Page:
Knowing how to conserve meat safely is a must for all omnivores. Don’t mess around! The surface of meat naturally contains microorganisms which can go haywire and cause illness if not handled appropriately. If you’re buying more meat than you can eat within 3 -4 days, then the correct procedures for storing, freezing, defrosting and cooking need to be second nature. Avoid the risk of bacterial buildup by following these guidelines for how to conserve and cook meat safely.
How to Conserve and Cook Meat Safely
Most food poisoning is caused either by reheating food without boiling it, or leaving food around at room temperature for hours. Bacteria multiply when they are warm: not when they are too hot or too cold.
– Stephanie Alexander, The Cook’s Companion
10 Best Practices for Conserving Meat Safely
- HURRY Limit the Time of Transport from the point of purchase to your fridge or freezer at home, and use a thermal cooler bag during the warm months.
- REFRIGERATE Store in the fridge only that which you’ll consume within the next 3 – 4 days.
- FREEZE Put all fresh meat that you’re not going to consume within 3 – 4 days in the freezer. The highest part of the freezer is the coldest, and the meat will freezer quicker there.
- DIVIDE Separate the meat into useable portions before freezing.
- LABEL Write the date on the packets so you know how long they’ve been in there.
- ROTATE Avoid losing things in the back or on the bottom of the freezer by placing the freshest meat farthest away. Be sure to use the oldest produce first.
- SPACE Don’t overfill the freezer so that it’s easier to keep track of what needs to be consumed. Also, leaving space between the packets will allow the air to circulate within the freezer.
- HEAT Don’t put hot foods into the freezer so as to cool them down quicker. This creates humidity which turns into ice, and lowers the temperature of the freezer.
- CONSUME Frozen Meat should be consumed within 6 months.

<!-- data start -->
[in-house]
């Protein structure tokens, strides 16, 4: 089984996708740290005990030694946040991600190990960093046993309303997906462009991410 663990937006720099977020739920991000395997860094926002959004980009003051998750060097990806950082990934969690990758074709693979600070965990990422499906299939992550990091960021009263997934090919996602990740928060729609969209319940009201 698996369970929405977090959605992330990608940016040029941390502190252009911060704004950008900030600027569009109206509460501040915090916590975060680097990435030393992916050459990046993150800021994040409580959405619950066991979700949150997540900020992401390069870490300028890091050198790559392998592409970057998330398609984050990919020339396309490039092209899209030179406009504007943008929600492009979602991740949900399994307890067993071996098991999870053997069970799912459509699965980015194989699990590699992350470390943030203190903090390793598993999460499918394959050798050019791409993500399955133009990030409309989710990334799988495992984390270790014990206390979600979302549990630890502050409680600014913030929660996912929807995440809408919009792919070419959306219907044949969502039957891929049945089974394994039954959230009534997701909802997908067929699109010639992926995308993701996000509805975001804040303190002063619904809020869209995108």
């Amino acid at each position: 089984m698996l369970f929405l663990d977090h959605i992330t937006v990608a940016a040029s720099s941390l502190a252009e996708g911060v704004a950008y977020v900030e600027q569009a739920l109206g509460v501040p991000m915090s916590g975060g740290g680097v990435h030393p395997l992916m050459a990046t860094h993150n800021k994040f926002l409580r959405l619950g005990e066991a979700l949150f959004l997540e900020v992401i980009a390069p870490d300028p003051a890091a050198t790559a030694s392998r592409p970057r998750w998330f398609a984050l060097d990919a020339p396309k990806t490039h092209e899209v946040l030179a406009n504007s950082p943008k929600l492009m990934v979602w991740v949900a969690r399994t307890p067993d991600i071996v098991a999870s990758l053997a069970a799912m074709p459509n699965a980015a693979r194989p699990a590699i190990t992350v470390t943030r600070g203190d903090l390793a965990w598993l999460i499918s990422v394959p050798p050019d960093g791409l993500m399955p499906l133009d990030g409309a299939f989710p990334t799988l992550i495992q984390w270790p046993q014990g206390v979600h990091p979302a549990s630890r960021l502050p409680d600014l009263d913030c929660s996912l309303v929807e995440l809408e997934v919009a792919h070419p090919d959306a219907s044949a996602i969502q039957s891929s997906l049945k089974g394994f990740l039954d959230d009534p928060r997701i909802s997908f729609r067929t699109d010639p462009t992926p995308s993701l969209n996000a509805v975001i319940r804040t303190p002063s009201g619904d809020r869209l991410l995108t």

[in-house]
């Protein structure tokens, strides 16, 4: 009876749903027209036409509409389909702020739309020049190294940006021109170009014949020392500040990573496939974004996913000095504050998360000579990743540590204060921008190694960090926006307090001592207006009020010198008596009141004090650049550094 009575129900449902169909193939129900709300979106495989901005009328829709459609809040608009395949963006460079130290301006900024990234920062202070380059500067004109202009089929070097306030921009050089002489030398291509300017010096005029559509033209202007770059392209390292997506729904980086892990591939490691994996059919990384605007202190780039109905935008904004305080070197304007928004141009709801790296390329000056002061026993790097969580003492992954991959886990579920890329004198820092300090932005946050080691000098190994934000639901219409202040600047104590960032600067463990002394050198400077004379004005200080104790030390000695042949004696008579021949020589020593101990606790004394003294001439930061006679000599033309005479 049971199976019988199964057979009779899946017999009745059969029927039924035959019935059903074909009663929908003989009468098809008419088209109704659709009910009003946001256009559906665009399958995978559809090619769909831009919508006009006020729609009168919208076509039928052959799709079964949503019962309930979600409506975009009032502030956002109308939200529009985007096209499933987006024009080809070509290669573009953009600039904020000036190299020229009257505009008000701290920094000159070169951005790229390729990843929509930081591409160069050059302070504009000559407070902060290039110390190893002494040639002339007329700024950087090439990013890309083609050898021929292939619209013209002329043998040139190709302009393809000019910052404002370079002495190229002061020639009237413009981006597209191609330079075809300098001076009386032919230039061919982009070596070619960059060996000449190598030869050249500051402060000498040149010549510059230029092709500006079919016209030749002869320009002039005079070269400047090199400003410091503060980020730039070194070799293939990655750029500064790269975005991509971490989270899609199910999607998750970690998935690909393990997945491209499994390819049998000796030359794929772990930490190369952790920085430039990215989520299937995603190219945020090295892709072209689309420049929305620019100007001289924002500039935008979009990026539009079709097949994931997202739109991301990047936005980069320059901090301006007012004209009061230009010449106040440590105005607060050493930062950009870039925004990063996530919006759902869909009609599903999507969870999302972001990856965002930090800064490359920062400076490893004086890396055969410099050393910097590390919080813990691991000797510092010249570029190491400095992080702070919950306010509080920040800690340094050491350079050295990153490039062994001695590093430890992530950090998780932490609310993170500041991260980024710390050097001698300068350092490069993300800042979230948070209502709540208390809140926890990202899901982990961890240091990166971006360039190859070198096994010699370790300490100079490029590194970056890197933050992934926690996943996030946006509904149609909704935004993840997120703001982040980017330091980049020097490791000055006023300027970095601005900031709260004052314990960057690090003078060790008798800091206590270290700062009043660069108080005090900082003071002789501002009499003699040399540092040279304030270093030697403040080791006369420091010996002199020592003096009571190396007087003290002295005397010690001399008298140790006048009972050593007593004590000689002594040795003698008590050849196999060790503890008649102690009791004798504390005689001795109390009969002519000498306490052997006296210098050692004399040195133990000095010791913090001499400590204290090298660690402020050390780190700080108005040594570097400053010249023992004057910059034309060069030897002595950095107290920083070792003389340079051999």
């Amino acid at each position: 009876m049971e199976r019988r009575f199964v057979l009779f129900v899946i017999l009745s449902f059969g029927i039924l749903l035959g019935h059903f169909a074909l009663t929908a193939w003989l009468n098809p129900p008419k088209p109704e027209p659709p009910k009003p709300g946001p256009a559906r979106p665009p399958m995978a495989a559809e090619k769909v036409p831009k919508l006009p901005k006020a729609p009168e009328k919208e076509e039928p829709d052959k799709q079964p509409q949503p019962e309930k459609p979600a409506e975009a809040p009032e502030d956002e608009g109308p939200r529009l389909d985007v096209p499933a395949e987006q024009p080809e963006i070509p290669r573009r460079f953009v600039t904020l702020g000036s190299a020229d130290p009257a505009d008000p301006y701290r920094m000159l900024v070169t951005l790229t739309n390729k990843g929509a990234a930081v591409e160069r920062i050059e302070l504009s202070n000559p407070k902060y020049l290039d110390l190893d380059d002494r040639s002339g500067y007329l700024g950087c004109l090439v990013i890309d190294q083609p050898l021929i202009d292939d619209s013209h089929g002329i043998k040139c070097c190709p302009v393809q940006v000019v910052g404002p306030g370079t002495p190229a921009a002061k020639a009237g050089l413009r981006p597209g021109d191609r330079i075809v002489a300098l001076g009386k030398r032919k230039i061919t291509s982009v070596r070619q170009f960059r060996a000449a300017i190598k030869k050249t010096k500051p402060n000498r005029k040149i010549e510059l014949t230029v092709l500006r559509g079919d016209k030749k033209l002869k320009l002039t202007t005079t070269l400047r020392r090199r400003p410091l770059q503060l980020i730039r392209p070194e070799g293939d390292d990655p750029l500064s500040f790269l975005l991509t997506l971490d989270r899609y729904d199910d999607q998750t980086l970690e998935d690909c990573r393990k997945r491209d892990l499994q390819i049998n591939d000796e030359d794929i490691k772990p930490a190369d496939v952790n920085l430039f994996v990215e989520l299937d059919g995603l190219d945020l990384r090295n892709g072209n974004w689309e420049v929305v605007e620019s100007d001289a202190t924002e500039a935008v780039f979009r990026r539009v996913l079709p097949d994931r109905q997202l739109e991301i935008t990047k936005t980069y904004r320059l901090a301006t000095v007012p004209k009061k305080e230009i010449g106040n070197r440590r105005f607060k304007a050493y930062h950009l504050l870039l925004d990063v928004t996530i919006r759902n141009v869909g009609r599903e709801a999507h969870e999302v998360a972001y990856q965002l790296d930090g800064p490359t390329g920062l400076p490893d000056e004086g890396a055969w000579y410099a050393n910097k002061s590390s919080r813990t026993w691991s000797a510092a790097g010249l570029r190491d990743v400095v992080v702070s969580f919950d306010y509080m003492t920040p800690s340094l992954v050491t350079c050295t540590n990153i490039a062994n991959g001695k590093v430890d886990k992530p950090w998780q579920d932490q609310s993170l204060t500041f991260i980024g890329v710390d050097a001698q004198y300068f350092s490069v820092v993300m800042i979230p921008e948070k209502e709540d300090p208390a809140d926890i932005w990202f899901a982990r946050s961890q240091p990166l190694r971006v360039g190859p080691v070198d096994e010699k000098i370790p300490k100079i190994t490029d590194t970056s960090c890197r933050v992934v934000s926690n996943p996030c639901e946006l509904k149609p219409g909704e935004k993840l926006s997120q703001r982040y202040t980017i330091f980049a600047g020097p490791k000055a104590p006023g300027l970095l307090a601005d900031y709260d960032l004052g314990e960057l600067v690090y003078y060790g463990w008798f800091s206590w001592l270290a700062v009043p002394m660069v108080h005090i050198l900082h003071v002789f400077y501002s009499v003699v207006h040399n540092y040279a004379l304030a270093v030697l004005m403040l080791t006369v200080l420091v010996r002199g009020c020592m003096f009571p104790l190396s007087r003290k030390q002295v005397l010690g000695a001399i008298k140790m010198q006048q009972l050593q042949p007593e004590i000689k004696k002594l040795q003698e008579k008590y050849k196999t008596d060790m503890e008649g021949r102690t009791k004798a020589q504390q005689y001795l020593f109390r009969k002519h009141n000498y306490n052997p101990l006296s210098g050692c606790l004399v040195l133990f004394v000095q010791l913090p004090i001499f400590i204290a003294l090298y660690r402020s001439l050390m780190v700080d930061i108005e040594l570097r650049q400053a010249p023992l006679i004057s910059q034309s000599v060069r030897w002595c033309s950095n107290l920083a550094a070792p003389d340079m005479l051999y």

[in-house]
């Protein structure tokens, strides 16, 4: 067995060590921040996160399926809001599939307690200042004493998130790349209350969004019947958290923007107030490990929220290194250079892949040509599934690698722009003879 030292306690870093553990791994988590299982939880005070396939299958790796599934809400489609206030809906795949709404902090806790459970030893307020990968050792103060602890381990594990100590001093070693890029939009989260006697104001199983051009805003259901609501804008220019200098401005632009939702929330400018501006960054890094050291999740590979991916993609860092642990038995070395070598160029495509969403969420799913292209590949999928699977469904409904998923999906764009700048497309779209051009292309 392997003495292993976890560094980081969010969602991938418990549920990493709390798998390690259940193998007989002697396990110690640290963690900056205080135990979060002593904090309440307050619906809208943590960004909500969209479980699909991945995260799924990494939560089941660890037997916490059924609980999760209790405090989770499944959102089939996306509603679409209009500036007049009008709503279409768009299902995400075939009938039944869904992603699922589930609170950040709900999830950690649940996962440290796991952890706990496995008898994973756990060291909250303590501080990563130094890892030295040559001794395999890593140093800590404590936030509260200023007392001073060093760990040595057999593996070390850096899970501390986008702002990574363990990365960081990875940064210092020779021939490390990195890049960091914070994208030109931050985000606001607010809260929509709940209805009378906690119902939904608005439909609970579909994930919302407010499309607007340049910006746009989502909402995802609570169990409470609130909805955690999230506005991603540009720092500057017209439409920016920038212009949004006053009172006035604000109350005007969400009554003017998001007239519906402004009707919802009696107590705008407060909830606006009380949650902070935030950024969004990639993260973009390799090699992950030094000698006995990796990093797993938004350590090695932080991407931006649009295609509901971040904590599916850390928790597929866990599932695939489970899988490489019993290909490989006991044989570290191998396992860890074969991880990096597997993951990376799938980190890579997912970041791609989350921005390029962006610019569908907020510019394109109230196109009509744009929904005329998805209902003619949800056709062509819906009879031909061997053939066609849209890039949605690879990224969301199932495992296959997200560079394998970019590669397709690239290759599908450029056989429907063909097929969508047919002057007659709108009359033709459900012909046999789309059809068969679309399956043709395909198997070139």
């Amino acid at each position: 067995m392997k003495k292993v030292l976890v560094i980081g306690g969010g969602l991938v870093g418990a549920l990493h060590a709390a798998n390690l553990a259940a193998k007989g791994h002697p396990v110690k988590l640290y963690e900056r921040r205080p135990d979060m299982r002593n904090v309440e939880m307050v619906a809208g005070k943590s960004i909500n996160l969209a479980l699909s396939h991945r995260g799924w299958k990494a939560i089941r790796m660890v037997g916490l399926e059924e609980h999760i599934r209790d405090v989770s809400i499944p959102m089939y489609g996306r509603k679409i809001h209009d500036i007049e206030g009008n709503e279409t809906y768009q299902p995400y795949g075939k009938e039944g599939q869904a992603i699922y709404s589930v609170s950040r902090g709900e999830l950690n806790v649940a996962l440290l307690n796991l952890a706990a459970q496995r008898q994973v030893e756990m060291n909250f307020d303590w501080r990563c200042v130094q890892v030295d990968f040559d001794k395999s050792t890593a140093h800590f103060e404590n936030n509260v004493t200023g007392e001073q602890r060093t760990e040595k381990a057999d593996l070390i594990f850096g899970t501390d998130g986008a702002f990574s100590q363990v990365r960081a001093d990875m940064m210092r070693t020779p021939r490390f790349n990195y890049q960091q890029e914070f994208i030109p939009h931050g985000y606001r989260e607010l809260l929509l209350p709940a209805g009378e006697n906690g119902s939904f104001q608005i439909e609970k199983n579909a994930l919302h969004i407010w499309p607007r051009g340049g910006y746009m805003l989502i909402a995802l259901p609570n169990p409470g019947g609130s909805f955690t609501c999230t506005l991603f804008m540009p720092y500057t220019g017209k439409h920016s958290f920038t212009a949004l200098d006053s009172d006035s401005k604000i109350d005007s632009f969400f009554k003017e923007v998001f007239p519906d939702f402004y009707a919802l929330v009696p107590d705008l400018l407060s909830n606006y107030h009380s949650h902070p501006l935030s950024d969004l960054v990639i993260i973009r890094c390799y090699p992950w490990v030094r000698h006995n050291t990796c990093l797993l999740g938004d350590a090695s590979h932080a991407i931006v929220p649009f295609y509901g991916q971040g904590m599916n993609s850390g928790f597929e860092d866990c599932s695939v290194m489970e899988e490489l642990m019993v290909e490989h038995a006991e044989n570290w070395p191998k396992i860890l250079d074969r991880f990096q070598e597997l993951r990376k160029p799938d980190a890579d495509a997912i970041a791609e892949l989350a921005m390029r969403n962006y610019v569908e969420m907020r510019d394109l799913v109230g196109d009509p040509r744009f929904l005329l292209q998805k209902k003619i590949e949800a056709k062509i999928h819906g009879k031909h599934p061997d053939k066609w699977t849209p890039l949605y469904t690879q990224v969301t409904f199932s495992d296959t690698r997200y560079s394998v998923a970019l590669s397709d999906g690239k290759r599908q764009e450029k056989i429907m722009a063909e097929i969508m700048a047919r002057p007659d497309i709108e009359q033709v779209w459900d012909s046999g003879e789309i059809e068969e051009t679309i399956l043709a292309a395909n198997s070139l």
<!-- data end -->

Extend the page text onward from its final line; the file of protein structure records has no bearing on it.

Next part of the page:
- CLEAN Defrost and clean the freezer every once in a while!
How to Defrost Meat Safely
The freezer doesn’t kill microorganisms. Meat should not be defrosted at room temperature or through immersing it in warm water as those are the conditions in which the greeblies will thrive and prosper.
Rather, defrost meat in the fridge where the cold will keep them dormant.
Can Defrosted Meat be Refrozen?
Meat which has already been defrosted should only be refrozen if it has been thoroughly cooked at a temperature which is high enough to kill bacteria. (See the next point). Undercooked meats will still harbour their natural bacterias, as well as those which have accumulated simply through having been exposed to the atmosphere. T-Bone steaks, chops and thick cuts which have been cooked rare or medium rare thus shouldn’t be refrozen, but ground meat which has been cooked and simmered into a sauce should be fine.
Best Temperature for Cooking Meat Safely
Temperatures in excess of 80°C / 176°F will kill 90% of microorganisms.
E.coli is killed at 70°C/155°F.
Keep in mind, however, that bacteria live on the outside surface of the meat, not on the inside. It’s fine to eat a fresh, healthy steak that’s been cooked to rare or medium rare, as long as the external surface has been well seared with a very hot temperature. Normal cooking methods will achieve this easily – meat browns at 110°C/230°F.
Ground meat, however, is a different story. When meat is ground, the external surface area is greatly increased, and the bacteria are spread throughout the entire mass. The interior of a raw hamburger will certainly contain bacteria, and is thus safest if thoroughly cooked through.
Stephanie says this:
“If meat or poultry is held at 0°C it should be perfect for 14 days. If held at 4°C (a commercial coolroom, more or less) it will be fine for 5-6 days. If held at 10°C 8 a domestic refrigerator with normal daily opening and closing), the shelf life of the same product is 3 days. We cannot know for certain how a product has been handled by a retailer. Has it been supplied fresh 2 days previously? Has it been supplied fresh and then been frozen, maybe at the end of it’s useful life? Has it been supplied frozen and thawed at room temperature? Or at coolroom temperature? For all these reasons one should never thaw poultry or meat on the side of the sink.”
– Stephanie Alexander, The Cook’s Companion
All in all, keep your meat cool or frozen, defrost it slowly, and consume it as soon as you can. Roast your beef rare, but cook your burgers well done. Make a big batch of ragù with your defrosted ground meat, and happily freeze it again. Heat the griddle to steaming, and sear your steak all over.
Be safe, chow down, and thrive.
References for this post:
On the Side
Balsamic Beef with Roasted Rosemary Pumpkin and Pomegranate Jewels – a stunning meal. Just gorgeous.
Succulent Sweet and Sour Lamb – the dish is great, but read the post for my safe meat handling adventure!
Basil and Chicken Meatballs – for when you need something super simple and easy on the digestion.
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